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Suspension orders

If no proportionate or practical condition can be found and the case is not serious enough to require that the social worker is removed from the register, a suspension is appropriate.

A social worker subject to a suspension order must not work as a social worker. It does not mean that they cannot work at all.

You can read more about this in our guidance for suspended social workers.

The length of a suspension order will take two factors into consideration; the need to protect the public and the wider public interest and the risk that a long suspension may result in loss of skills.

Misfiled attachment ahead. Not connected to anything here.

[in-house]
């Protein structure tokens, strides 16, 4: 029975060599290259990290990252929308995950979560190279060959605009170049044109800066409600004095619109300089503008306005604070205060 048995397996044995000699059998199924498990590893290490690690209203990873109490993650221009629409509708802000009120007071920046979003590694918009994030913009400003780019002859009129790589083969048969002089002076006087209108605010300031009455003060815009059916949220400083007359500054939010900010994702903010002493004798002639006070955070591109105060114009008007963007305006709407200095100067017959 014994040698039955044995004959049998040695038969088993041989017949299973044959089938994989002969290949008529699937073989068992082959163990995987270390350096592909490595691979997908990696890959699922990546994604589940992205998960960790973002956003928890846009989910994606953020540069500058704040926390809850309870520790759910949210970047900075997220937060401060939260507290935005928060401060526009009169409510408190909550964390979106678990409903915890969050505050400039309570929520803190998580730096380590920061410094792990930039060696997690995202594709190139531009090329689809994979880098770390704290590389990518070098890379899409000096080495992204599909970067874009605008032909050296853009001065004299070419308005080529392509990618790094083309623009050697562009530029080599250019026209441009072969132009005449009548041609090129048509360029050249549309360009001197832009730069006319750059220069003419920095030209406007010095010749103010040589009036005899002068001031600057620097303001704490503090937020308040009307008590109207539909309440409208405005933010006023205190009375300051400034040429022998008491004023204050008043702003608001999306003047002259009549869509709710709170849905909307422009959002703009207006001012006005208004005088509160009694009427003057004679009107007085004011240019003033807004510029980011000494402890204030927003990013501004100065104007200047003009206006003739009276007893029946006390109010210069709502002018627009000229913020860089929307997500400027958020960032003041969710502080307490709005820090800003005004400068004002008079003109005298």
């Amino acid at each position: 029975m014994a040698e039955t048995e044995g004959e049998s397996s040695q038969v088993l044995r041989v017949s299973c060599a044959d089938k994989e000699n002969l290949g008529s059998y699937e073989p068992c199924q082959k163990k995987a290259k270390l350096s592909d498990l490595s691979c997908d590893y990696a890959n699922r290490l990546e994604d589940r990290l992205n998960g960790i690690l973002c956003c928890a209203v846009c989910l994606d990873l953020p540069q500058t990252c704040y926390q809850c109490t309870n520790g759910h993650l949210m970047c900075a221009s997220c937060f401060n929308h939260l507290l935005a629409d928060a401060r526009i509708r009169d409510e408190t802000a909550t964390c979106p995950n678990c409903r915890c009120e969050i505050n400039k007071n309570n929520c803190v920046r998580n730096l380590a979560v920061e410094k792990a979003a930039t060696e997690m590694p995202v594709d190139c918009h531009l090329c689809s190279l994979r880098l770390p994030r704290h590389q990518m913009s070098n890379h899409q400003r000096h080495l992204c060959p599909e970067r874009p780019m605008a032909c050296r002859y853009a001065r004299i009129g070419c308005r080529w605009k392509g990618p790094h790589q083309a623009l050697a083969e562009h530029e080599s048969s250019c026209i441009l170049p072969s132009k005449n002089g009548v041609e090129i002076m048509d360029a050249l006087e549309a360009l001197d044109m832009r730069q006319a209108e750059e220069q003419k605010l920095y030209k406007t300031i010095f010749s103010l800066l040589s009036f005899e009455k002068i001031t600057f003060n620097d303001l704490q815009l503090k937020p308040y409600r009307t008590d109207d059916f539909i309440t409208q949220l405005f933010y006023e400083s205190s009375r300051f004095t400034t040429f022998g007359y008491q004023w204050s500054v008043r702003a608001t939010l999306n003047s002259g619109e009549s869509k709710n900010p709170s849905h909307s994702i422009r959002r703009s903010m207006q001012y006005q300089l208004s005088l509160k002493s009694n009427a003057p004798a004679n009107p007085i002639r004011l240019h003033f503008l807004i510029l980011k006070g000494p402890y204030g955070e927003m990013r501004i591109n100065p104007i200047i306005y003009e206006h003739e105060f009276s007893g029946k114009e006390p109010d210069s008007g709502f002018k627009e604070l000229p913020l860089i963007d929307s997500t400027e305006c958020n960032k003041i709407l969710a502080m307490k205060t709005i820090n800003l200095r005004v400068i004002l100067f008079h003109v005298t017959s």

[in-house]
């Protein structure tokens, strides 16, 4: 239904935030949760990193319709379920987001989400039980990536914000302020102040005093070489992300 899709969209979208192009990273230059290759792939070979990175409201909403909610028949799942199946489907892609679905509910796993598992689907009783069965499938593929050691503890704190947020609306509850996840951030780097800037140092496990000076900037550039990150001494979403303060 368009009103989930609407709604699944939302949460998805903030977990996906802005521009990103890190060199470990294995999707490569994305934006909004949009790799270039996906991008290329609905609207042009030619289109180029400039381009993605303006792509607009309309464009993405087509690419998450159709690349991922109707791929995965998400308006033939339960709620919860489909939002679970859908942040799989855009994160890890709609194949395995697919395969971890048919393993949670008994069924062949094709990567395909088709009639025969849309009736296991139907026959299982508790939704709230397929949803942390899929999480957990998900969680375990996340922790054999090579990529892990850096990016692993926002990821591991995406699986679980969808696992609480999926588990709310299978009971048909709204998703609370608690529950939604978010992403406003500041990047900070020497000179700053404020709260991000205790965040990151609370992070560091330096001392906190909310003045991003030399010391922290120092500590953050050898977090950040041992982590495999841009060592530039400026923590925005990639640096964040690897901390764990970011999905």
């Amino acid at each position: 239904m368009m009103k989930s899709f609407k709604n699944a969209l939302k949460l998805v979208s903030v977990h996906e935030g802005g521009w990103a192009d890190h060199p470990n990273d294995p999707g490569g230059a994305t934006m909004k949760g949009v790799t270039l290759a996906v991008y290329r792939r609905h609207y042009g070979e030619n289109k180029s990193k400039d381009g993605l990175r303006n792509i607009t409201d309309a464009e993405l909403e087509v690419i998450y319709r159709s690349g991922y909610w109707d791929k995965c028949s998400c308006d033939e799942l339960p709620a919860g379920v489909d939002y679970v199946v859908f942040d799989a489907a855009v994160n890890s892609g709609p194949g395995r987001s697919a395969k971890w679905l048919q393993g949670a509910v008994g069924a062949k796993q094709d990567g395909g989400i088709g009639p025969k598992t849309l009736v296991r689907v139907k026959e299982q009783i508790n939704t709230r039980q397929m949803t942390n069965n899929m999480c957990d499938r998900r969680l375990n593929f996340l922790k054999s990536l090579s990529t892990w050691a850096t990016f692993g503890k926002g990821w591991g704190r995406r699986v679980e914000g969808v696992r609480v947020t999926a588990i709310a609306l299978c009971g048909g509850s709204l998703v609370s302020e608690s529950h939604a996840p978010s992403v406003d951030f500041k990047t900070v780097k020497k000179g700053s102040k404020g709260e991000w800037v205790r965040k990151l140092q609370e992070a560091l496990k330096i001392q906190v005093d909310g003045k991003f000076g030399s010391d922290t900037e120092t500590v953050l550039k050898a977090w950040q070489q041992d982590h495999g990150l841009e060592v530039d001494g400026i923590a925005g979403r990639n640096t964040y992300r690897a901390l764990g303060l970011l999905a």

If it can be done safely, a trained and skilled social worker returning to practice is in the public interest. This means that decision makers consider the risk of a social worker’s loss of skills as a public interest factor.

Suspension orders can be imposed for a period of up to three years at a time and the order must be reviewed before it expires.

Suspension orders are published on our website and online register. 

Once a suspension order has taken effect, a social worker’s remediation is monitored by the case review team.

You can read more about reviews of suspension orders


Last updated: 28 November 2019

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